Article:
I write once, twice, or a few times a month to The Jackson List, a private, now very large and ever-growing email list, about U.S. Supreme Court Justice Robert H. Jackson and related topics.
One result, unexpected at first and now a great pleasure, is that people respond to Jackson List posts by emailing back to me. Sometimes they just send thanks. Other notes are more substantive, sometimes very personal and erudite.
Through these notes, which I try to read and at least to acknowledge (although the volume can be daunting), I’ve made a lot of special “friends”—not in-person friends, but the electronic version of what once were pen pals.
Earlier this week, an email bounce message alerted me that the email address of Walter V. Powell, long a Jackson List subscriber and one who wrote back to me regularly, was no longer functional. By Googling, I learned that Walt Powell, professor emeritus of political science at Slippery Rock University in Slippery Rock, Pennsylvania, age 90, died on February 27, 2019.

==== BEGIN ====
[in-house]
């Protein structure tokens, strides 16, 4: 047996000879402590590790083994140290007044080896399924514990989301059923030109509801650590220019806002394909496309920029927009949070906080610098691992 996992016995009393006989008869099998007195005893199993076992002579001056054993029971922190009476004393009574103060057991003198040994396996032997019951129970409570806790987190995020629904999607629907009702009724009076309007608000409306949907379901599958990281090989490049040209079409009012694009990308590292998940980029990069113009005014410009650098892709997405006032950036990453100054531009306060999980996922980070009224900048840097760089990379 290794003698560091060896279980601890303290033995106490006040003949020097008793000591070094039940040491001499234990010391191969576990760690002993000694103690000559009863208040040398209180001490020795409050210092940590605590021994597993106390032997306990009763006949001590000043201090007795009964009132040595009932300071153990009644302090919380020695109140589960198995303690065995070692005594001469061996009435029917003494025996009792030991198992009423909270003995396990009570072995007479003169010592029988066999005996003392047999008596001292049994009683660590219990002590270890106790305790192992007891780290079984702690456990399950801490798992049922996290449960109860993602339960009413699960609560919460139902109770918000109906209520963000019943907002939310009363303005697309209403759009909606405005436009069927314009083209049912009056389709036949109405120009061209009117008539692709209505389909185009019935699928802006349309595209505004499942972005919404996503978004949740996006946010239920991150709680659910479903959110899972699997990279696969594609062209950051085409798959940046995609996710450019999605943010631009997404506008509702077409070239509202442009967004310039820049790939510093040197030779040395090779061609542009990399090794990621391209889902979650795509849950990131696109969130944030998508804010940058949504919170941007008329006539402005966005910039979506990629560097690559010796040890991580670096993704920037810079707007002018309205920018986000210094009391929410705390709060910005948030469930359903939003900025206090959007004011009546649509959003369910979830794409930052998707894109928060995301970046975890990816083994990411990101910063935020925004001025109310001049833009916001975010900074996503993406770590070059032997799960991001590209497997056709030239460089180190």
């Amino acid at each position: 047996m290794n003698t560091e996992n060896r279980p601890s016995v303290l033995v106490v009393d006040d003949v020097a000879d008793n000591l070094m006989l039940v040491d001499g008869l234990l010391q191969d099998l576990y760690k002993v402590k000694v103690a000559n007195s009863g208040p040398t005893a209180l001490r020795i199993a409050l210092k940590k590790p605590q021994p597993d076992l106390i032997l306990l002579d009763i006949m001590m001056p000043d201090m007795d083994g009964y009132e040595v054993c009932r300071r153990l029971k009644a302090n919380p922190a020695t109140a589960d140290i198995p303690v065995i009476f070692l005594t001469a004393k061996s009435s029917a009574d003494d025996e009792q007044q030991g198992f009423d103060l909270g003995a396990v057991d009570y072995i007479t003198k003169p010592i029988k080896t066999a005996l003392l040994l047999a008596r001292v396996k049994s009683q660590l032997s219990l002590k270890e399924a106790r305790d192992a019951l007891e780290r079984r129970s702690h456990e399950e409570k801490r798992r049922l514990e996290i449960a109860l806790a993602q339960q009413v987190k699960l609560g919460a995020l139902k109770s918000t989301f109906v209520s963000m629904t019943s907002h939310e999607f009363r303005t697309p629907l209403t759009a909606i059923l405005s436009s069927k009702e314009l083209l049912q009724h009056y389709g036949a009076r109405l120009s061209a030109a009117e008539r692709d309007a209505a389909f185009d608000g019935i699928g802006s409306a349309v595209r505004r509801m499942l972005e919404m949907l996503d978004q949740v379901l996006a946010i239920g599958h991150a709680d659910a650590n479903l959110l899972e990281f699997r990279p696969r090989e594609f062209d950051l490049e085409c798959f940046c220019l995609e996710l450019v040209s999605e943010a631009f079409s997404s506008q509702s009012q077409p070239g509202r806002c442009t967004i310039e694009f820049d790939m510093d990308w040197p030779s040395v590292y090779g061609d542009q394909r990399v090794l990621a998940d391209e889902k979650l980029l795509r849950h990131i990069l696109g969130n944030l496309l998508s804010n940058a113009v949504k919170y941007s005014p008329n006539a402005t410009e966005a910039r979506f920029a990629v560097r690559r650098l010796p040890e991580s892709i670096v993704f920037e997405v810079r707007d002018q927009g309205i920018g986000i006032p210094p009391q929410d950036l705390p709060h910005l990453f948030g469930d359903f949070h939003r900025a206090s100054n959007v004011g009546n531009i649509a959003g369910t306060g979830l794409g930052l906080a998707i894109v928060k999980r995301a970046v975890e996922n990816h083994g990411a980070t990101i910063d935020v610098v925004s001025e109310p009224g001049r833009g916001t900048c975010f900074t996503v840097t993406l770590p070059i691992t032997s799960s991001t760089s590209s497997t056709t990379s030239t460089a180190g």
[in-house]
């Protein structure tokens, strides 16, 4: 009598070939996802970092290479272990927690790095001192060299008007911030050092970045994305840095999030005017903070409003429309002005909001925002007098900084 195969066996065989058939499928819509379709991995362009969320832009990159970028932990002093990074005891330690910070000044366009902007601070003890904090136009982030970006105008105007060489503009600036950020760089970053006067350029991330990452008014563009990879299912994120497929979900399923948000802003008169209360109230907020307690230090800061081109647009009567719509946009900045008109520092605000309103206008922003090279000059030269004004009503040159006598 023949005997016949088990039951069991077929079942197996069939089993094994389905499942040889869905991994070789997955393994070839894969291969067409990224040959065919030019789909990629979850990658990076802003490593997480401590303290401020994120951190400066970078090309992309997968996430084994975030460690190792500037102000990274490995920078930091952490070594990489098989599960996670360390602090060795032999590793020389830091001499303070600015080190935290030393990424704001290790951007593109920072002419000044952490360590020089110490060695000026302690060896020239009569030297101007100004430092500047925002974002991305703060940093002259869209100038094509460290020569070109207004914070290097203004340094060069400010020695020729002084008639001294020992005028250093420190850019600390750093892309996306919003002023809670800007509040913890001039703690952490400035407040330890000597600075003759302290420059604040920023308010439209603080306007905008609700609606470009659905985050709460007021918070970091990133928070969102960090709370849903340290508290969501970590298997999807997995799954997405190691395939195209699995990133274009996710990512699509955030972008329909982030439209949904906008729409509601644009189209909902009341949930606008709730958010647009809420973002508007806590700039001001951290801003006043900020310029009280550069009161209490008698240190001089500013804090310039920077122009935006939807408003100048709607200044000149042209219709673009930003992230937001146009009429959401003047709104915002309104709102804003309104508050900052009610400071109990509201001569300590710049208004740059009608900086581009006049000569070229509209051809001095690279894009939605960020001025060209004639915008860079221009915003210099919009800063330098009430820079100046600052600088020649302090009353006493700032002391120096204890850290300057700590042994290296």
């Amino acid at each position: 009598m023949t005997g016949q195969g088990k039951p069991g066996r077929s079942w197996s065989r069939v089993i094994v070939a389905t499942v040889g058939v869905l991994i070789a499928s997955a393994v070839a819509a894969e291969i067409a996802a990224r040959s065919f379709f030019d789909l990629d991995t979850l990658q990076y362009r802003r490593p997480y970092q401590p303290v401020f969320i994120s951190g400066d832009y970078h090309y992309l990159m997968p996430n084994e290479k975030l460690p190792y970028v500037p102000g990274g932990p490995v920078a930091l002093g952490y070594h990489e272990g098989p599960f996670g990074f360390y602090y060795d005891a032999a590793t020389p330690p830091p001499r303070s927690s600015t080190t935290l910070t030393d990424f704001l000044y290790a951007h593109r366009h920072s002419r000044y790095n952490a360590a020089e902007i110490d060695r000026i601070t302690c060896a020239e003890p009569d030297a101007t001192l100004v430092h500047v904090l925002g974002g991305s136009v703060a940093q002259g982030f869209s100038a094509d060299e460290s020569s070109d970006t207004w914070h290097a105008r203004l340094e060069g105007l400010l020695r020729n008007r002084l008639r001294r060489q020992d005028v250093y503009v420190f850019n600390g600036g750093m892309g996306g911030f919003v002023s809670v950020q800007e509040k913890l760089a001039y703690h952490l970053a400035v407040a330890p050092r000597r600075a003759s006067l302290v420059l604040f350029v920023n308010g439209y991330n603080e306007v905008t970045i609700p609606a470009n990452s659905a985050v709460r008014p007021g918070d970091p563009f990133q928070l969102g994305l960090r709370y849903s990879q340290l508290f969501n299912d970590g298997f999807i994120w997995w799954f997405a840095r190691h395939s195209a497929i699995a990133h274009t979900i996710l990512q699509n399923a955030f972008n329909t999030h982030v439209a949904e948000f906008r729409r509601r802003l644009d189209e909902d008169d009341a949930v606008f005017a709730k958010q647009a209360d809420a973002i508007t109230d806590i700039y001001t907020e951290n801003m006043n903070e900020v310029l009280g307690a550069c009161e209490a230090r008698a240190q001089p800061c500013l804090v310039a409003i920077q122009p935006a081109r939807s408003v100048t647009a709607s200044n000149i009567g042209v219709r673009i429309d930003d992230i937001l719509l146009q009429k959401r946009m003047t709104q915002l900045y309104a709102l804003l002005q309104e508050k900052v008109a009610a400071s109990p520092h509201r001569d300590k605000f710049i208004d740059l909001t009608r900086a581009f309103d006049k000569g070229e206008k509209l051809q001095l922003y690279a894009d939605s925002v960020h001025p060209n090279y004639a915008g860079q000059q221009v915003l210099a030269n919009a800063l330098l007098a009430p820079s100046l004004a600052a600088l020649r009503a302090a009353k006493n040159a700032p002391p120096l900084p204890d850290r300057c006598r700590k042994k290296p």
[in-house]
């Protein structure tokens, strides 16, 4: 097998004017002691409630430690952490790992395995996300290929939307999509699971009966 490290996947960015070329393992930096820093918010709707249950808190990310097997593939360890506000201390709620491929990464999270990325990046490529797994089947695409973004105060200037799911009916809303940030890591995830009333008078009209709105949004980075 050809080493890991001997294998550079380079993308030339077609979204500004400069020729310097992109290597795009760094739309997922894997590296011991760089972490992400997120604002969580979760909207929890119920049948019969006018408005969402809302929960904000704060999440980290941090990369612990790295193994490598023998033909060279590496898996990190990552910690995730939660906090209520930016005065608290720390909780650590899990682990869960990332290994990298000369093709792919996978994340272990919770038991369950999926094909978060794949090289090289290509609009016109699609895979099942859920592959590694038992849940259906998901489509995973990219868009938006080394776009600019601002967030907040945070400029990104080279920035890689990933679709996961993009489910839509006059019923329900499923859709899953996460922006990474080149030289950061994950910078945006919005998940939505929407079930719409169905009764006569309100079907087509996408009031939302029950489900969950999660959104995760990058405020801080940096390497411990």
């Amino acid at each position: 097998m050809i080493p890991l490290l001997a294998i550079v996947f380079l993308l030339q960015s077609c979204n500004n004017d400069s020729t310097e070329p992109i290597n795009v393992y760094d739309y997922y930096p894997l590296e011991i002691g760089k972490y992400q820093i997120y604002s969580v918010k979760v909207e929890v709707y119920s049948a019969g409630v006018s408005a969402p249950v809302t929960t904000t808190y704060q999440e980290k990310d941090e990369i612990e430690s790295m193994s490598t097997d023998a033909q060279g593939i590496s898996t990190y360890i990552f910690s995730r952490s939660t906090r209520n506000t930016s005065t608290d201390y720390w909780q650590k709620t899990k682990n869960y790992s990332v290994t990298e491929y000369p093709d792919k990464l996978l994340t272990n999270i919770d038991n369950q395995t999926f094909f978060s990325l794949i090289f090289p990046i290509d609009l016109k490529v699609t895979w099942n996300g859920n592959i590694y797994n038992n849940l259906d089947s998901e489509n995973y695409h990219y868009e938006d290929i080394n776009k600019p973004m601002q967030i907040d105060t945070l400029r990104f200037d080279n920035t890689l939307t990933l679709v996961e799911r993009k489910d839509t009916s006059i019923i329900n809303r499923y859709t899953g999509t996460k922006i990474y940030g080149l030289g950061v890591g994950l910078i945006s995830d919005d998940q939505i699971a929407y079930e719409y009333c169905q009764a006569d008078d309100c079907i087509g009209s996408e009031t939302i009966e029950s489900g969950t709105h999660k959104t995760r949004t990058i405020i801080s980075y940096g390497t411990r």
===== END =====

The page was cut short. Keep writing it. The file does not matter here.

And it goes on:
Dr. Powell lived a long and accomplished life. Some of it, including his family life, his World War II military service, his education, his teaching, and his community commitments, is chronicled in this obituary.
In his emails to me, Walt Powell always sent thanks for Jackson List posts and expressed his particular interests. One was the World War II—his—generation, including particularly people who had served on Justice Jackson’s staff prosecuting Nazi war criminals at Nuremberg in 1945-46.
Walt Powell greatly admired one of them, Whitney R. Harris. Indeed, Walt got to know Whitney through hosting him as the keynote speaker at a Slippery Rock University conference on the Nuremberg trial. Later, Walt lamented Whitney’s failing health, then his death, and Walt remembered Whitney always. Walt also wrote to me when “Nurembergers” Richard Sonnenfeldt, Peter Calvocoressi, Arno Hamburger, and Ernest Michel each passed away. Walt reported to that he had used some of my writings on Nuremberg when he lectured in a class on war crimes, and that he had visited the Robert H. Jackson Center in Jamestown, New York.
Walt also, every holiday season, sent his greetings, thanks, and good wishes.
This post, in a small way, reciprocates that sentiment. I am grateful that we were, in our historical studies, biographical interests, and priorities, truly colleagues.